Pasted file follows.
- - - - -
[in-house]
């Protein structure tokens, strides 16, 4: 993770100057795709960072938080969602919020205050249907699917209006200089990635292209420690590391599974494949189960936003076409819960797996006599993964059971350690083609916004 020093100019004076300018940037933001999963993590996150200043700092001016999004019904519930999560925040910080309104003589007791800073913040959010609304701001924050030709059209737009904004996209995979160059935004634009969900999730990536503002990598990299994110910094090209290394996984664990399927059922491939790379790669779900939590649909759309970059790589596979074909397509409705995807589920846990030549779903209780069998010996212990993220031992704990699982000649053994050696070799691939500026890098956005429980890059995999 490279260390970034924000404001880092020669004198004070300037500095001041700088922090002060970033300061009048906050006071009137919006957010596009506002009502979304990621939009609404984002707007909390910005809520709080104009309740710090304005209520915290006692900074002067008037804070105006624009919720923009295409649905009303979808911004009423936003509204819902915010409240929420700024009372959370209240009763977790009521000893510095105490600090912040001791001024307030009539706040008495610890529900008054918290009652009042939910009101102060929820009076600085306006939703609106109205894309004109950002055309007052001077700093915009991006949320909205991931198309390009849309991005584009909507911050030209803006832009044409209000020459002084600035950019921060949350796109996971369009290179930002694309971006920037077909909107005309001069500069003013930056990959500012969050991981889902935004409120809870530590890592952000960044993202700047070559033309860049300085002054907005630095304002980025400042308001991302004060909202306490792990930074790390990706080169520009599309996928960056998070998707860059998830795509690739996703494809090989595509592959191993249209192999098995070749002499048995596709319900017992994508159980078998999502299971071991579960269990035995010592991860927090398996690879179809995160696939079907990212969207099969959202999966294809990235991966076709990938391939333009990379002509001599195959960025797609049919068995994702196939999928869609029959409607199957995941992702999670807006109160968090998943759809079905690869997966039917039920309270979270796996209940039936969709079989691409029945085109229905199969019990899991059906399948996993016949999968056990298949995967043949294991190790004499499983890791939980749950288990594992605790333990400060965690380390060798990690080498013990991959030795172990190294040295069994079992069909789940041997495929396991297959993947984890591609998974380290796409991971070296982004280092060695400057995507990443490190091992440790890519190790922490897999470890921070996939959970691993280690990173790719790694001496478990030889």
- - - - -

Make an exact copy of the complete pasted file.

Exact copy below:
[in-house]
């Protein structure tokens, strides 16, 4: 993770100057795709960072938080969602919020205050249907699917209006200089990635292209420690590391599974494949189960936003076409819960797996006599993964059971350690083609916004 020093100019004076300018940037933001999963993590996150200043700092001016999004019904519930999560925040910080309104003589007791800073913040959010609304701001924050030709059209737009904004996209995979160059935004634009969900999730990536503002990598990299994110910094090209290394996984664990399927059922491939790379790669779900939590649909759309970059790589596979074909397509409705995807589920846990030549779903209780069998010996212990993220031992704990699982000649053994050696070799691939500026890098956005429980890059995999 490279260390970034924000404001880092020669004198004070300037500095001041700088922090002060970033300061009048906050006071009137919006957010596009506002009502979304990621939009609404984002707007909390910005809520709080104009309740710090304005209520915290006692900074002067008037804070105006624009919720923009295409649905009303979808911004009423936003509204819902915010409240929420700024009372959370209240009763977790009521000893510095105490600090912040001791001024307030009539706040008495610890529900008054918290009652009042939910009101102060929820009076600085306006939703609106109205894309004109950002055309007052001077700093915009991006949320909205991931198309390009849309991005584009909507911050030209803006832009044409209000020459002084600035950019921060949350796109996971369009290179930002694309971006920037077909909107005309001069500069003013930056990959500012969050991981889902935004409120809870530590890592952000960044993202700047070559033309860049300085002054907005630095304002980025400042308001991302004060909202306490792990930074790390990706080169520009599309996928960056998070998707860059998830795509690739996703494809090989595509592959191993249209192999098995070749002499048995596709319900017992994508159980078998999502299971071991579960269990035995010592991860927090398996690879179809995160696939079907990212969207099969959202999966294809990235991966076709990938391939333009990379002509001599195959960025797609049919068995994702196939999928869609029959409607199957995941992702999670807006109160968090998943759809079905690869997966039917039920309270979270796996209940039936969709079989691409029945085109229905199969019990899991059906399948996993016949999968056990298949995967043949294991190790004499499983890791939980749950288990594992605790333990400060965690380390060798990690080498013990991959030795172990190294040295069994079992069909789940041997495929396991297959993947984890591609998974380290796409991971070296982004280092060695400057995507990443490190091992440790890519190790922490897999470890921070996939959970691993280690990173790719790694001496478990030889």